Assalaamu alaikum wa rahmatullah wa barakatuhu, My question is from the point of view of being the therapist and being the patient… If one has the intention to learn manual massage & dry cupping therapy to be able to assist others in pain relief, relaxation, improving blood circulation etc , as a massage therapist, but it means viewing certain parts of the body while trying to cover as modestly as possible (when learning and when practicing as a career) – will this be permissible? – or are we allowed to pursue a career in this field while it means the awrah has to be exposed to some extent? – are we allowed to get full body massage and dry cupping therapy done to us while it means the awrah will be exposed to some extent? In both scenarios it’s same gender. May Allah accept, bless and reward your efforts ameen. Jazakallah khair
As Salaamu Alaikum Wa Rahmatullah,
Covering the awrah (body parts which must be covered by males and females as ordained by the Shariah and also known as intimate parts of the body) is very important and a firm injunction given in Islam. While giving this instruction, the Prophet (S.A.S) is reported to have said, ‘No man should look at the awrah of another man and no woman should look at the awrah of another woman’ (Muslim).
Based on this injunction, Muslim men and women are required to cover their awrah, and at the same time, protect their gaze from the awrah of others (except those who are lawful for them).
The awrah of a man is from his navel to his knees. Therefore, a man can look at the body of another man except the area from the navel to the knees.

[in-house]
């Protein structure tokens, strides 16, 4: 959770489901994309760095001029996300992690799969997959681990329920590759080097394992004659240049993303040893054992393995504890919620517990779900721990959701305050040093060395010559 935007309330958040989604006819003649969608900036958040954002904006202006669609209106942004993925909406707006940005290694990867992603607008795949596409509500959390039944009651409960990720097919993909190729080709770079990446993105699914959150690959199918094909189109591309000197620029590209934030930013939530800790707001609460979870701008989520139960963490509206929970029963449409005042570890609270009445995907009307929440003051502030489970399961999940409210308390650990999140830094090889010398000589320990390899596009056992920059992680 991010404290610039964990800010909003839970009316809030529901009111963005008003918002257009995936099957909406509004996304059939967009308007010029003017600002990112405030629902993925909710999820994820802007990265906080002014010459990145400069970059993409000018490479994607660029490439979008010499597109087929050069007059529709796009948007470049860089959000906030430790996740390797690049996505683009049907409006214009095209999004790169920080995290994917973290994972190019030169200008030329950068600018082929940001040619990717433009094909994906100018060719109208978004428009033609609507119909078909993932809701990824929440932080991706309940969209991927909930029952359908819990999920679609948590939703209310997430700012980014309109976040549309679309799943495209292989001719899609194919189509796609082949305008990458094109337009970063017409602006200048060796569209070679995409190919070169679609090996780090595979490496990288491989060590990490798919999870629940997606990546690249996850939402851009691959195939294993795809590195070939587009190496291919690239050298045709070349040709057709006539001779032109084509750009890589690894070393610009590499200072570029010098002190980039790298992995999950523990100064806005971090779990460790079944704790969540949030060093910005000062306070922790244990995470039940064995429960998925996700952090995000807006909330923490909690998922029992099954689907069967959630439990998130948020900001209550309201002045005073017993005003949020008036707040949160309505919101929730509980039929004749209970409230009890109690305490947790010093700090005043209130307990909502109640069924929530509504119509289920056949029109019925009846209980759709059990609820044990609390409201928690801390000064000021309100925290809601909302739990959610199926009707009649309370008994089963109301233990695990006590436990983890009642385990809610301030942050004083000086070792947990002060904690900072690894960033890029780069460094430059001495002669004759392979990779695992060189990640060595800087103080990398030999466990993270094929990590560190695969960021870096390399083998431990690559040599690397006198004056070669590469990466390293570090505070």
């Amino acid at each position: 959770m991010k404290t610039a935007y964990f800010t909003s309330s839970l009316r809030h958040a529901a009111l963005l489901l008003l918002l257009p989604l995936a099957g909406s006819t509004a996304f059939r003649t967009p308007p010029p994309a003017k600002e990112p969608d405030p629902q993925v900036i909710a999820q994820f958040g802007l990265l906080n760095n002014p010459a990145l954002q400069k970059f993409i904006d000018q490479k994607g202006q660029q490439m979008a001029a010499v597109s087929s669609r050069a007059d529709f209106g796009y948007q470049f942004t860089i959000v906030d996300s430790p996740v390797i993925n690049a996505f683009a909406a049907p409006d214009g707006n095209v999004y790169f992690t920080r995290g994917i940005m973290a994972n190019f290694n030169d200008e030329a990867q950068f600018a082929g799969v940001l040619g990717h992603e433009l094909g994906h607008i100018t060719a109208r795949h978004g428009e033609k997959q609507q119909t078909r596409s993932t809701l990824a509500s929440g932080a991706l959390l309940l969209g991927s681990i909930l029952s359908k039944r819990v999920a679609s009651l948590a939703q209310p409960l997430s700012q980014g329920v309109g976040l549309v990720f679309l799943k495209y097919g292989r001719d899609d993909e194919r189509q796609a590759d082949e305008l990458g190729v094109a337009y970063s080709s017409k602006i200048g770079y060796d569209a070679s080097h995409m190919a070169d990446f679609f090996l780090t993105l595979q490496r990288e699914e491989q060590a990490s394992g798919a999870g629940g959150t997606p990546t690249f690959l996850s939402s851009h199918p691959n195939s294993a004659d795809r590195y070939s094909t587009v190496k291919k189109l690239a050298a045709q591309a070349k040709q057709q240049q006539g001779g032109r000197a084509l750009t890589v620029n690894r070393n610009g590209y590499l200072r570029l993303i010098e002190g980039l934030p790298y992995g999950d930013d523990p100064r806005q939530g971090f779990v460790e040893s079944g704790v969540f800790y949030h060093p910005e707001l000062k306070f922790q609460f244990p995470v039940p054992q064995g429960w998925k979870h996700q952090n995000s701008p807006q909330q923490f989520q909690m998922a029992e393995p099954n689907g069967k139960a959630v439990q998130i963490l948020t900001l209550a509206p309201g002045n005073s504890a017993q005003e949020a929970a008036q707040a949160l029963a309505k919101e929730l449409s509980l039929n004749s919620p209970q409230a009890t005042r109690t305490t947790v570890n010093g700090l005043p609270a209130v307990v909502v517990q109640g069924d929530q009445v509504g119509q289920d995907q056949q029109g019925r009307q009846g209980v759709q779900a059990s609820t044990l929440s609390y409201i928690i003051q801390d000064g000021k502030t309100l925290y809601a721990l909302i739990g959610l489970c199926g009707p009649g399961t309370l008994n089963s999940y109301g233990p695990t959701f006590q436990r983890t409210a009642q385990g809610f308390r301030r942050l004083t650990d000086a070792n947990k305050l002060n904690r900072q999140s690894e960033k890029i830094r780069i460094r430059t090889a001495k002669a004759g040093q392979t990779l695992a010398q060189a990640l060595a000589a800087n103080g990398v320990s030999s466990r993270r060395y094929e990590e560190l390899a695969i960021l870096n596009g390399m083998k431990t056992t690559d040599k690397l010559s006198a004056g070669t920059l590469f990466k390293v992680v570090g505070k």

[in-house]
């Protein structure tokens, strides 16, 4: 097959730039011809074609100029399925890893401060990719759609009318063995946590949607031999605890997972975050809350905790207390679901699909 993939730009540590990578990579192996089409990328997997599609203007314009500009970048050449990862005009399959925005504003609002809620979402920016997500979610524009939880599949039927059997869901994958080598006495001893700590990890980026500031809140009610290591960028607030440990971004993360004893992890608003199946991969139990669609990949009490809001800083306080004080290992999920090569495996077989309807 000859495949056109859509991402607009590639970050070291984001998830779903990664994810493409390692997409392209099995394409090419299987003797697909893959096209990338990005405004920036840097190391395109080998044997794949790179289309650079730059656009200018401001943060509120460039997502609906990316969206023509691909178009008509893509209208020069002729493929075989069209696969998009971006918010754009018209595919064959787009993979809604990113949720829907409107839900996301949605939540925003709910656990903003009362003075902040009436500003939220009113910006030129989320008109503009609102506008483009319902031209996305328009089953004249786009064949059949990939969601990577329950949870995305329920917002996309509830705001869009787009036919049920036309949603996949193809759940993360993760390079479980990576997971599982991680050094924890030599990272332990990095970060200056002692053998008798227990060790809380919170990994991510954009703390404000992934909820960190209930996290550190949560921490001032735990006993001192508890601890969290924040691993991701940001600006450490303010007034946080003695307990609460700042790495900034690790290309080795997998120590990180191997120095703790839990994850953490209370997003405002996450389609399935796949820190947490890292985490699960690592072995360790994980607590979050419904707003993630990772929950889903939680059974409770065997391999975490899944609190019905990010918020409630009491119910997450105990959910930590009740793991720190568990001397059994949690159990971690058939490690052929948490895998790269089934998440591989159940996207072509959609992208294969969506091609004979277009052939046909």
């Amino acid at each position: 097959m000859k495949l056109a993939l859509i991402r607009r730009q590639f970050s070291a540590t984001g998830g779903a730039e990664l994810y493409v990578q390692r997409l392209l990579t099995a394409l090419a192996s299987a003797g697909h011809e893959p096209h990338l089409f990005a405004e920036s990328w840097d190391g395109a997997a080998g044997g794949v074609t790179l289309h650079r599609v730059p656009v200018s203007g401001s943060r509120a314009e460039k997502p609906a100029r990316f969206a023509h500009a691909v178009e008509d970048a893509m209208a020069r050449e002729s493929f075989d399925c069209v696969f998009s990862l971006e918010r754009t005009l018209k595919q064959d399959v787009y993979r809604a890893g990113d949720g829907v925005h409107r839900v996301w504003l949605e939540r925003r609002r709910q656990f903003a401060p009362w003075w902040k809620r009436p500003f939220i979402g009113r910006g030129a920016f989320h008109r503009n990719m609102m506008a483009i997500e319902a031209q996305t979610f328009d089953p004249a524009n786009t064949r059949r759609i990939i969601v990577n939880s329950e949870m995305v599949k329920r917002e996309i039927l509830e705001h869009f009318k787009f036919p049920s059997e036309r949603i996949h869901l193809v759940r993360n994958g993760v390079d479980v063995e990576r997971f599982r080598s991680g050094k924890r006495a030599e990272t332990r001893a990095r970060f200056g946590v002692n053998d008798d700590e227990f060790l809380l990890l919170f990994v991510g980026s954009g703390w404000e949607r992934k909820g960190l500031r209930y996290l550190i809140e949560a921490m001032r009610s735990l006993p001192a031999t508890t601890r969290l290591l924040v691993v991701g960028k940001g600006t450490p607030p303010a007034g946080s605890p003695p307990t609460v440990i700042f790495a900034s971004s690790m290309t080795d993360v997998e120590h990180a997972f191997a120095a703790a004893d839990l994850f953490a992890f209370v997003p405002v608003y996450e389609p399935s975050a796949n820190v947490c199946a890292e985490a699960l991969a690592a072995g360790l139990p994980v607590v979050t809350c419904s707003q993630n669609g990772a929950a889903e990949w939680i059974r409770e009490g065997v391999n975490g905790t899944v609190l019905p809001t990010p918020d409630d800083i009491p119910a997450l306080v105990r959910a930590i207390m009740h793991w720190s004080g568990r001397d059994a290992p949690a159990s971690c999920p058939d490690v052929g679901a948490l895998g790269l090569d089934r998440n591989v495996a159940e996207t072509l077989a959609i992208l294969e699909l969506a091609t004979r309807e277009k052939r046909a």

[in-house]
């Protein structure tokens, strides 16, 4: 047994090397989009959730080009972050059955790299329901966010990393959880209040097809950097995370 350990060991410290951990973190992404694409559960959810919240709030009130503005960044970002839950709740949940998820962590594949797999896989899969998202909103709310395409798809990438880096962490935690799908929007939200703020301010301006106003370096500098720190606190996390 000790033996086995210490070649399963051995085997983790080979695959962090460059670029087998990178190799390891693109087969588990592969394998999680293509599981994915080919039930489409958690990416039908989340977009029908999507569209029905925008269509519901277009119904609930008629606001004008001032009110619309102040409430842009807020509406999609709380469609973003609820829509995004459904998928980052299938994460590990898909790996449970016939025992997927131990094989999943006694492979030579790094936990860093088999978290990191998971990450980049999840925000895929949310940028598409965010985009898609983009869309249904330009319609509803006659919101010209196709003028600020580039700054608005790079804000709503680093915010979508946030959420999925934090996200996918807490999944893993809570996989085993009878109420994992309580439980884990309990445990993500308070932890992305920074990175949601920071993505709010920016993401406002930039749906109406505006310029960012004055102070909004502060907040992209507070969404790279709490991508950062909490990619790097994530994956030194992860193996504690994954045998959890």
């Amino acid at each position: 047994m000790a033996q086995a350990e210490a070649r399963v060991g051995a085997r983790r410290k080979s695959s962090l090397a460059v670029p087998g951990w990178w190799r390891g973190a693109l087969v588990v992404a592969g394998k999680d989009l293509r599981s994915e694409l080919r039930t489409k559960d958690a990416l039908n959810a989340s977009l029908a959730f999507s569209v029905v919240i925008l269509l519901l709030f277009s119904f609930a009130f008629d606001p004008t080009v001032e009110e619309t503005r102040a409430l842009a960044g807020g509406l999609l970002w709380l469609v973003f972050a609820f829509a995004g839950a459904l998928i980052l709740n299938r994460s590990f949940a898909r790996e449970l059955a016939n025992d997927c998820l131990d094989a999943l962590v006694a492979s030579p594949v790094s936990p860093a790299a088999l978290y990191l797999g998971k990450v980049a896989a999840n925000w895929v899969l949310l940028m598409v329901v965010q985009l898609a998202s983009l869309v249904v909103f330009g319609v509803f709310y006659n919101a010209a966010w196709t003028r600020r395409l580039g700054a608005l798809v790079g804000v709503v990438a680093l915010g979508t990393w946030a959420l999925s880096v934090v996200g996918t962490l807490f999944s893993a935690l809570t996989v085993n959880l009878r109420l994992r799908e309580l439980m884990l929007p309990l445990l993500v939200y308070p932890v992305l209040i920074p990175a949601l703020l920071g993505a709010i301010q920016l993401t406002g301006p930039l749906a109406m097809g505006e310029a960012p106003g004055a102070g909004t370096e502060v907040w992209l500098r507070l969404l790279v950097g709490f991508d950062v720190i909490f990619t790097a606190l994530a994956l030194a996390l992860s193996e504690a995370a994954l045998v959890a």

The awrah of a Muslim woman for another Muslim woman is just like that of a male. That is, from the navel to the knees. So when a need arises, it is permissible for a Muslim woman to look at the body of another Muslim woman except the area between the navel to the knees.
With respect to a Muslim woman exposing her body to a non-Muslim woman, this is not the same as exposing it to a Muslim woman. The Muslim woman can only expose her face and palms in front of a non-Muslim woman. She will also have to cover her hair in front of her. This is the most correct opinion according to the over whelming majority of scholars. (Fiqh Al Islami Wa Adilatihi Vol. 4 pg. 2656 and vol 1 pg. 754).
With this understanding of the awrah of the male and the female, the scholars have mentioned that those areas which are permissible to look at, then it will be permissible to touch provided that it is done without desires. Therefore, a male can go to another male for a massage or dry cupping, and expose the parts of the body which are not awrah to him, and allow him to touch his body for that purpose.
In a similar manner, a female (Muslim) can go to another female (Muslim) for a massage or dry cupping and expose any area of her body besides the area between the navel to the knees, and allow her to touch those areas for that purpose. If she goes to a non-Muslim woman for a massage or dry cupping, then she will not be allowed to uncover any parts of her body, since the only parts she can expose to the non Muslim woman are the palms and her face. It must be understood that when a valid need arises for exposing the awrah, like in the case of serious medical reasons, surgery etc, then it will be permissible for the awrah to be exposed to the extent that is needed for the medical expert to attend to, since this is a dire necessity which involves the protection of a person’s health or the removal of that which is harmful. For this reason, the Shariah has allowed the exposing of the awrah. When such a need arises for a male, then he must visit a male doctor. He is not allowed to visit a female doctor, since he may have to expose his awrah and also be touched and handled by the female, and the Shariah does not allow this. However, if he has no choice except to visit a female doctor, because of the non-availability of a male doctor or he can only find a female specialist for his sickness, or he may be in the hospital and will be attended to by female nurses, then in these situations, on the basis of fulfilling a necessity, it would be allowed for him to uncover his awrah and be attended to by female doctors and nurses.